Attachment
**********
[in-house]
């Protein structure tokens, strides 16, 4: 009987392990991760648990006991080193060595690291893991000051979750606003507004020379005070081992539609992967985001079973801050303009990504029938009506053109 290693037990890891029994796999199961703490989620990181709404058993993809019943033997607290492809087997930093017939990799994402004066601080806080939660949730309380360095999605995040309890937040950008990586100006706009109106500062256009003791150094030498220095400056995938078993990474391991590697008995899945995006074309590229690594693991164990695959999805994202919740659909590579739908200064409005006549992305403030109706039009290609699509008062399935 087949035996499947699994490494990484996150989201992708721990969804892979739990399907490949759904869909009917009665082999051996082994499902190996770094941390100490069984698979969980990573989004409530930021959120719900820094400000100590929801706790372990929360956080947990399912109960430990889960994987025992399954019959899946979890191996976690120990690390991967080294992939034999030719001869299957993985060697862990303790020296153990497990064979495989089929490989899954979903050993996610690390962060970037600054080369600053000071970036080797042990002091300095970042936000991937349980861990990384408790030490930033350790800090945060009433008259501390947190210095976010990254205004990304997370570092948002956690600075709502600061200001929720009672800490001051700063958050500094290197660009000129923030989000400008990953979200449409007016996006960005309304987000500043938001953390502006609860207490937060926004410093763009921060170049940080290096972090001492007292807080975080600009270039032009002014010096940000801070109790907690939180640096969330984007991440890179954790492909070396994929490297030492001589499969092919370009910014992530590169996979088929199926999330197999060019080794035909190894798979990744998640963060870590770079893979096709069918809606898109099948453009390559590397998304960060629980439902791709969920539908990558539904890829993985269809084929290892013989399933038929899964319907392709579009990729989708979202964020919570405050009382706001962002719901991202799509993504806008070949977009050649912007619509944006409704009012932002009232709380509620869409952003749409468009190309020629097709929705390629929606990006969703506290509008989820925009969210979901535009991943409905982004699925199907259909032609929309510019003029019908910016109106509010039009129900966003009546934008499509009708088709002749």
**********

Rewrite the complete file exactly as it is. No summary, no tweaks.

[in-house]
């Protein structure tokens, strides 16, 4: 009987392990991760648990006991080193060595690291893991000051979750606003507004020379005070081992539609992967985001079973801050303009990504029938009506053109 290693037990890891029994796999199961703490989620990181709404058993993809019943033997607290492809087997930093017939990799994402004066601080806080939660949730309380360095999605995040309890937040950008990586100006706009109106500062256009003791150094030498220095400056995938078993990474391991590697008995899945995006074309590229690594693991164990695959999805994202919740659909590579739908200064409005006549992305403030109706039009290609699509008062399935 087949035996499947699994490494990484996150989201992708721990969804892979739990399907490949759904869909009917009665082999051996082994499902190996770094941390100490069984698979969980990573989004409530930021959120719900820094400000100590929801706790372990929360956080947990399912109960430990889960994987025992399954019959899946979890191996976690120990690390991967080294992939034999030719001869299957993985060697862990303790020296153990497990064979495989089929490989899954979903050993996610690390962060970037600054080369600053000071970036080797042990002091300095970042936000991937349980861990990384408790030490930033350790800090945060009433008259501390947190210095976010990254205004990304997370570092948002956690600075709502600061200001929720009672800490001051700063958050500094290197660009000129923030989000400008990953979200449409007016996006960005309304987000500043938001953390502006609860207490937060926004410093763009921060170049940080290096972090001492007292807080975080600009270039032009002014010096940000801070109790907690939180640096969330984007991440890179954790492909070396994929490297030492001589499969092919370009910014992530590169996979088929199926999330197999060019080794035909190894798979990744998640963060870590770079893979096709069918809606898109099948453009390559590397998304960060629980439902791709969920539908990558539904890829993985269809084929290892013989399933038929899964319907392709579009990729989708979202964020919570405050009382706001962002719901991202799509993504806008070949977009050649912007619509944006409704009012932002009232709380509620869409952003749409468009190309020629097709929705390629929606990006969703506290509008989820925009969210979901535009991943409905982004699925199907259909032609929309510019003029019908910016109106509010039009129900966003009546934008499509009708088709002749």